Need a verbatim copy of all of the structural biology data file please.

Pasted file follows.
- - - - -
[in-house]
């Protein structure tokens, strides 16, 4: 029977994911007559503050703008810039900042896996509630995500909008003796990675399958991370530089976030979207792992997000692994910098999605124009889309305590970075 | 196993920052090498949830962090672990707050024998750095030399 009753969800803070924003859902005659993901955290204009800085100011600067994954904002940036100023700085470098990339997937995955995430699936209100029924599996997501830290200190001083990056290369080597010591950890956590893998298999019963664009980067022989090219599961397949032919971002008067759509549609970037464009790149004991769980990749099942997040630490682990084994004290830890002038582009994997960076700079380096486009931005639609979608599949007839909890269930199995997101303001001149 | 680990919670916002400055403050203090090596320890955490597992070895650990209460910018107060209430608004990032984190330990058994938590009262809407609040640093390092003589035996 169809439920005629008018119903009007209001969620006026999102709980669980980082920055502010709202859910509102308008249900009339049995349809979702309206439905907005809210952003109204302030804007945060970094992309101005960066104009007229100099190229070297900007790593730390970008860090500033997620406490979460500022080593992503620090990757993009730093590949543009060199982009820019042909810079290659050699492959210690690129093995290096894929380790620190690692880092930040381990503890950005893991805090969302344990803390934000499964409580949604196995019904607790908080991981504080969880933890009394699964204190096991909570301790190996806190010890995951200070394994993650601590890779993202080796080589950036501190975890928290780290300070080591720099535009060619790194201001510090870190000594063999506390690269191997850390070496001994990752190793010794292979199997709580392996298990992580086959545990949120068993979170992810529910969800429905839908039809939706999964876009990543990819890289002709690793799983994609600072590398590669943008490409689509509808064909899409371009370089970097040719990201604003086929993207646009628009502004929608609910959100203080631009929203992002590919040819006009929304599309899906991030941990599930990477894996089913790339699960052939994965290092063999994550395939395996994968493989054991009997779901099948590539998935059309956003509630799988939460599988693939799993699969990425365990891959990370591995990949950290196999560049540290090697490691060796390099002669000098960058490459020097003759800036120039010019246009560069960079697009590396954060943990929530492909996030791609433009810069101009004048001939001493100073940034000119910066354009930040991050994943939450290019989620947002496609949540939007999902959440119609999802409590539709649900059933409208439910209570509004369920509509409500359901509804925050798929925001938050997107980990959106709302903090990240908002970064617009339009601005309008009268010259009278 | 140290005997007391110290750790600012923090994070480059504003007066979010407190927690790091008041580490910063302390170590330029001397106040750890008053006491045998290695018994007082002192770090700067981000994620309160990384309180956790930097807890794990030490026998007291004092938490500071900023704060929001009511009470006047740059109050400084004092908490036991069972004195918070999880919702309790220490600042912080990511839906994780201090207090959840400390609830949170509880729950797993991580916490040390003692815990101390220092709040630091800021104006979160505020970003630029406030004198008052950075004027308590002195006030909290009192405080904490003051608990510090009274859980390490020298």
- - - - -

[in-house]
């Protein structure tokens, strides 16, 4: 029977994911007559503050703008810039900042896996509630995500909008003796990675399958991370530089976030979207792992997000692994910098999605124009889309305590970075 | 196993920052090498949830962090672990707050024998750095030399 009753969800803070924003859902005659993901955290204009800085100011600067994954904002940036100023700085470098990339997937995955995430699936209100029924599996997501830290200190001083990056290369080597010591950890956590893998298999019963664009980067022989090219599961397949032919971002008067759509549609970037464009790149004991769980990749099942997040630490682990084994004290830890002038582009994997960076700079380096486009931005639609979608599949007839909890269930199995997101303001001149 | 680990919670916002400055403050203090090596320890955490597992070895650990209460910018107060209430608004990032984190330990058994938590009262809407609040640093390092003589035996 169809439920005629008018119903009007209001969620006026999102709980669980980082920055502010709202859910509102308008249900009339049995349809979702309206439905907005809210952003109204302030804007945060970094992309101005960066104009007229100099190229070297900007790593730390970008860090500033997620406490979460500022080593992503620090990757993009730093590949543009060199982009820019042909810079290659050699492959210690690129093995290096894929380790620190690692880092930040381990503890950005893991805090969302344990803390934000499964409580949604196995019904607790908080991981504080969880933890009394699964204190096991909570301790190996806190010890995951200070394994993650601590890779993202080796080589950036501190975890928290780290300070080591720099535009060619790194201001510090870190000594063999506390690269191997850390070496001994990752190793010794292979199997709580392996298990992580086959545990949120068993979170992810529910969800429905839908039809939706999964876009990543990819890289002709690793799983994609600072590398590669943008490409689509509808064909899409371009370089970097040719990201604003086929993207646009628009502004929608609910959100203080631009929203992002590919040819006009929304599309899906991030941990599930990477894996089913790339699960052939994965290092063999994550395939395996994968493989054991009997779901099948590539998935059309956003509630799988939460599988693939799993699969990425365990891959990370591995990949950290196999560049540290090697490691060796390099002669000098960058490459020097003759800036120039010019246009560069960079697009590396954060943990929530492909996030791609433009810069101009004048001939001493100073940034000119910066354009930040991050994943939450290019989620947002496609949540939007999902959440119609999802409590539709649900059933409208439910209570509004369920509509409500359901509804925050798929925001938050997107980990959106709302903090990240908002970064617009339009601005309008009268010259009278 | 140290005997007391110290750790600012923090994070480059504003007066979010407190927690790091008041580490910063302390170590330029001397106040750890008053006491045998290695018994007082002192770090700067981000994620309160990384309180956790930097807890794990030490026998007291004092938490500071900023704060929001009511009470006047740059109050400084004092908490036991069972004195918070999880919702309790220490600042912080990511839906994780201090207090959840400390609830949170509880729950797993991580916490040390003692815990101390220092709040630091800021104006979160505020970003630029406030004198008052950075004027308590002195006030909290009192405080904490003051608990510090009274859980390490020298």